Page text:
-Isolation should continue until: 24 hrs fever free off medication; at least 3 consecutive days of improving symptoms; at least 10 days from start of illness.  Isolation can also end if your child has a negative PCR test at least 3 days from the start of symptoms and your child is assessed by a physician who determines COVID-19 infection is not highly suspected.

-If your child with symptoms has a negative PCR COVID test:
Your child probably was not infected at the time your sample was collected. Still take steps to protect your child from spreading germs to others; including staying at home until feeling better, wearing a mask when outside the home, and practicing social distancing.

  • A negative test result only means that your child did not have COVID-19 at the time of testing or that your sample was collected too early in your child's infection.
  • A negative rapid antigen point-of-care test has to be confirmed by a PCR test in order for your child's isolation to end.

-See CDC page for more details:   How to Isolate        When to end isolation      What to do if you are sick

 

  1. Child tests positive for COVID-19 but is not sick:

ISOLATION (10 days): If possible, designate one parent as the primary caregiver and keep your child in a single room in your house and have them use one bathroom.

-If your child visits common areas, s/he should wear a mask (if over 2 years of age); wash hands often. If symptoms develop then see 3.

-Isolation should continue until 10 days from the positive test; even if repeat testing is negative. 

-See CDC page for more details:   How to Isolate        When to end isolation

 

  1. Child tests positive for COVID-19 and develops symptoms:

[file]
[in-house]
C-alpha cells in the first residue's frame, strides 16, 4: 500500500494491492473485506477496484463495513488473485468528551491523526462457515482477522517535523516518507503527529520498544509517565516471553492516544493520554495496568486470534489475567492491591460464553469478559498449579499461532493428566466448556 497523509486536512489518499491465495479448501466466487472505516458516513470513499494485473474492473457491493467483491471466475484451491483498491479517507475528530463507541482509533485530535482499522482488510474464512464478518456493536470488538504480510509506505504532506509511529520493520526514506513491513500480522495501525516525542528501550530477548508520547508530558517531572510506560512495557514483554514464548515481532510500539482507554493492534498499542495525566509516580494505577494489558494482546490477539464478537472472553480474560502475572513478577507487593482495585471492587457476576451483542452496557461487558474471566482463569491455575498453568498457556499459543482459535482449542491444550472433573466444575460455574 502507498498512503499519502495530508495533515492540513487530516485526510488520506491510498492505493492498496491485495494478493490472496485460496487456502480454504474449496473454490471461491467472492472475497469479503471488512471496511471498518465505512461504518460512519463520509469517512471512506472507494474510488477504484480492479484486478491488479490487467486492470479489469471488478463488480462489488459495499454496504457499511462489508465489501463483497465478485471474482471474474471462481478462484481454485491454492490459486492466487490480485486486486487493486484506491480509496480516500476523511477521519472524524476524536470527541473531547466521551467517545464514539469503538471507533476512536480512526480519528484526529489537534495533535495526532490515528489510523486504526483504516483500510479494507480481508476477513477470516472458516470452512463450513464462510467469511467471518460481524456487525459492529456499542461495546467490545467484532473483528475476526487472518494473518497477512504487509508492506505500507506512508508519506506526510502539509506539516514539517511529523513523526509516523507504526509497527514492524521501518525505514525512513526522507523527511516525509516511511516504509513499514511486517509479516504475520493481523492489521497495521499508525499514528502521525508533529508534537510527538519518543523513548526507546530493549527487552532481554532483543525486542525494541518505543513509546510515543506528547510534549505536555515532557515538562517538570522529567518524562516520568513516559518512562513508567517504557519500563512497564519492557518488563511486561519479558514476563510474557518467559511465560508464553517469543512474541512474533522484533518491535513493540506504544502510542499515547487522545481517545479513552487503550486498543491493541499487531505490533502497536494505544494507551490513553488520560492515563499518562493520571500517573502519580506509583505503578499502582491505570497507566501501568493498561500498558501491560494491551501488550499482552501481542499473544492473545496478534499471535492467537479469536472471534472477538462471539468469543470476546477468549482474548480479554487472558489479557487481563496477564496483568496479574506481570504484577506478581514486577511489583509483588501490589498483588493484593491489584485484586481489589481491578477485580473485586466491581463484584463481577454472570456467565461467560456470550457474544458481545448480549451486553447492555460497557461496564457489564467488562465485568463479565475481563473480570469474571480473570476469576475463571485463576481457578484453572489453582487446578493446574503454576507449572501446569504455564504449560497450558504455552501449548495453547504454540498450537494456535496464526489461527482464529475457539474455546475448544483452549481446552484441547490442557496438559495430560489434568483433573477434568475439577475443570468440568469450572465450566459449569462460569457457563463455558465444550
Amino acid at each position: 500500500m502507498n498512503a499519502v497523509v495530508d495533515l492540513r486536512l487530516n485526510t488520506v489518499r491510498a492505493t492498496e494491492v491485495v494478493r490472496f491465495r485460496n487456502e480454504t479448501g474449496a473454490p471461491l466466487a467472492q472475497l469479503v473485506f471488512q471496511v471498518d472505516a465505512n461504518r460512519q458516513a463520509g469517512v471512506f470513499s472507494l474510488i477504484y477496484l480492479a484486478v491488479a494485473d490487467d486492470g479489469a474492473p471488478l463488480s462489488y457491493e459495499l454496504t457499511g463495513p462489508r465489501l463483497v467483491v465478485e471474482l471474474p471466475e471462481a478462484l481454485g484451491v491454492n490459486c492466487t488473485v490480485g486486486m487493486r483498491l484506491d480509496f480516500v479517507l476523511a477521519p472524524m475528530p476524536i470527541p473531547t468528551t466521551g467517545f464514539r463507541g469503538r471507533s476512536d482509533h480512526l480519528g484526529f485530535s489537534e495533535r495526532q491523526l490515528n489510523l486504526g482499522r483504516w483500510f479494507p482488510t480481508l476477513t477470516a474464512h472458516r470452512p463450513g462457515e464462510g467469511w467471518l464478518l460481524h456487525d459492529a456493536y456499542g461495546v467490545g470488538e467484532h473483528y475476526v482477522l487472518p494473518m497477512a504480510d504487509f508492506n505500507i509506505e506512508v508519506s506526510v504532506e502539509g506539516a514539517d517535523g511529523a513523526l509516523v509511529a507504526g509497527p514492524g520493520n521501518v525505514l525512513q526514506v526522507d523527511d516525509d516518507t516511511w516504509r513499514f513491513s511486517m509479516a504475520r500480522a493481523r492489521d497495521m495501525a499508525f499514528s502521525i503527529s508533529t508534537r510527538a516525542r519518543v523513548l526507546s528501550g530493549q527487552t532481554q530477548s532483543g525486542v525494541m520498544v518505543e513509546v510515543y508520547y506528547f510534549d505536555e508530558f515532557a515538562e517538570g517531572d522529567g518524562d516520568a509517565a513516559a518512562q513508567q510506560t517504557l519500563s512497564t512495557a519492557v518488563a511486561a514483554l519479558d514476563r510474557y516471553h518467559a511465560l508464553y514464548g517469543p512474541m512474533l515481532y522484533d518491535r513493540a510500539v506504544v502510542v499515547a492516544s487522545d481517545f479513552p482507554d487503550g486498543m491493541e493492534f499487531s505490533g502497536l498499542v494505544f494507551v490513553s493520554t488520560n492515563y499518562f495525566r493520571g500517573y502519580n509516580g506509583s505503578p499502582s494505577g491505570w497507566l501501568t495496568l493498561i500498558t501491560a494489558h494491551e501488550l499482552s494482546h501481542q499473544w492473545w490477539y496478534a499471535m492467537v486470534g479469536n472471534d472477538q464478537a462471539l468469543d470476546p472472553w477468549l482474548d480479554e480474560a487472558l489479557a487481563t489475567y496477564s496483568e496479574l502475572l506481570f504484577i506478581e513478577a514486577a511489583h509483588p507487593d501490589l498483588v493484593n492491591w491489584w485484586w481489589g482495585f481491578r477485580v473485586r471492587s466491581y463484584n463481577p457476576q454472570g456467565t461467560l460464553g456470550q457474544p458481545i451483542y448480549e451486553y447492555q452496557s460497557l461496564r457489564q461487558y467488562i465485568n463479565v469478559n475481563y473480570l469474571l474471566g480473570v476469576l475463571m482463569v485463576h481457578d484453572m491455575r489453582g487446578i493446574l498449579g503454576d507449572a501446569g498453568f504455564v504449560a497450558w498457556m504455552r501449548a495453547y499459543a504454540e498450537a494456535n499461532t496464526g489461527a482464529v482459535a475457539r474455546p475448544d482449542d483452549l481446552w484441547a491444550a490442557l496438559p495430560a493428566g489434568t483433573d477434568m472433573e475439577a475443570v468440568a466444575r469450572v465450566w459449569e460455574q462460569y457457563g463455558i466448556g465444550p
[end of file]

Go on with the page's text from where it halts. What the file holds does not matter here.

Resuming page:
ISOLATION: If possible, designate one parent as the primary caregiver and keep your child in a single room in your house and have them use one bathroom.

-If your child visits common areas, s/he should wear a mask (if over 2 years of age); wash hands often; wipe down common contact points and clean bathroom as needed

-Isolation should continue until: at least 10 days from start of illness and; 24 hrs fever free off medication; and at least 3 consecutive days of improving symptoms; 

-Call our office for: fever >100.4 for more than 4 consecutive days, severe cough/significant problems breathing; whole body rash; profuse diarrhea.

-See CDC page for more details:   How to Isolate        When to end isolation

 

  1.  Child is a close contact with a person who has tested positive for COVID-19 in the past 14 days:

*QUARANTINE:  when possible, your child should stay home for 14 days. Updated CDC guidelines allow doctors to consider ending the quarantine at 10 days without testing or 7 days with a negative result on a PCR test obtained on or after the 5th day of illness. During the quarantine period, the child should avoid any contact with high risk household members and limit contact with healthy housemates. If the child is >2 years, then try to have the child wear a mask when around other people in the same house. If the child develops symptoms, see Scenario #1.

  See When to Quarantine  and Sick Parent and Caregivers for more specific scenarios
 

  1. Child is a close contact with a person suspected of having COVID:

    Given the current status, we recommend the same approach as when there is close contact with someone who has a confirmed case of COVID, see Scenario #4.

 

  1. Child is a close contact with a person who is identified as a contact of a person who tested positive for COVID in the past 14 days:

    Your child does not need to be quarantined or isolated unless the person identified as a close contact tests positive; then see Scenario #3.
 

  1. Child is a close contact with a person who was or has become sick with Non-COVID symptoms in the past 14 days:

      Follow regular recommendations for social distancing and mask wearing


(Originally created 08/11/2020)